Vero’s manifesto and terms forbid the use of bots and fake accounts. In our conversation, he stressed that the company is not after numbers “for the sake of numbers.” That’s something all social networks, from Facebook to Twitter to Snapchat, have been criticized for since oftentimes these numbers our inflated. 

But Vero users have expressed concern about the terms of service. 

When I asked Hariri about the criticism of the terms of service, including ownership rights, he noted that he had the same concerns as someone not well-versed in content regulations prior to launching his own social app. That’s why he hired a legal team to help him write those terms of service. 

“I had to get an education in this myself when we started putting this terms of use together,” Hariri said. “What’s asked of users is to provide a license to Vero to display your content without them going around saying, ‘All users that see my photos need to pay me because it’s my content.'”

Hariri said he told his legal team to update the page after he saw people, online, vocalizing that they did not agree with the terms. They did:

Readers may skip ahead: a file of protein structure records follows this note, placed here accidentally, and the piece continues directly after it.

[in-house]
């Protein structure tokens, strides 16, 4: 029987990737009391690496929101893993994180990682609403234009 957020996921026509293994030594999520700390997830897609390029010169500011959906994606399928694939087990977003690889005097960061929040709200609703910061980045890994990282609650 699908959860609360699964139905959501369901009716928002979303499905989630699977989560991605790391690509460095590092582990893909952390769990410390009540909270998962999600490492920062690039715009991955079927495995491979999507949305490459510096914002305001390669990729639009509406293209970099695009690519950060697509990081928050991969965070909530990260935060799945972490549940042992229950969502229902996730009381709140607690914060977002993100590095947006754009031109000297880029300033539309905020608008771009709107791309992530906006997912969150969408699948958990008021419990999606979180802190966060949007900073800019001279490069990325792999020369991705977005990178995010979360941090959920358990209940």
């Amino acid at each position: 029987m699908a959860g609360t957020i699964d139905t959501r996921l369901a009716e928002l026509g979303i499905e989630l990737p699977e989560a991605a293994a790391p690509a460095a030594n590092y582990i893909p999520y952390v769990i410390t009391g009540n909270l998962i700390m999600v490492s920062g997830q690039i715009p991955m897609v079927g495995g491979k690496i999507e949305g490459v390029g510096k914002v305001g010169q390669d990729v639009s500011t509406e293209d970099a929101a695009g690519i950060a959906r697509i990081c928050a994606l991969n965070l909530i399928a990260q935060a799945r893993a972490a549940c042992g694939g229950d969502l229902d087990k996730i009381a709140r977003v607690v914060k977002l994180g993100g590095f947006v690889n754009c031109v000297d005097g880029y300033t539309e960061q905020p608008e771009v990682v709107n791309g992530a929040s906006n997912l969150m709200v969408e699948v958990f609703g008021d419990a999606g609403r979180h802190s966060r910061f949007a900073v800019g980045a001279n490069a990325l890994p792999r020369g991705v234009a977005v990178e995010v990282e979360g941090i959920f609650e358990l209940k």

“My attitude toward creators is I’m in awe of all them,” Hariri said. “I would never consider just because they placed their content on my platform that I have the rights and ownership of them.” 

That idea of “trust” echoes Hariri’s own motto. In fact, Vero is Italian for true. A big concern that I saw online and had heard from others was the reputation of the CEO. You don’t get to learn everything about someone over the course of a 30-minute conversation, but what I did learn is that he said “honesty” is everything to him. 

I asked about his father, Rafic Hariri, a Lebanese business tycoon who also served as prime minister of Lebanon from 1992 to 1998 and from 2000 to 2004. He was assassinated in 2005 and has been repeatedly criticized for acting corruptly during Syria’s occupation of Lebanon. His son Hariri disputed that claim. 

“Anyone who says that my father was corrupt is unfortunately very misinformed,” Hariri said. “My father gave his life for his country and when he became successful could have just remained a business man but he decided to go and make a difference in this country.”

Hariri noted that his father helped put 30,000 students through college “on his own dime.”

“Anyone who says that my father was corrupt is unfortunately very misinformed,” Hariri said.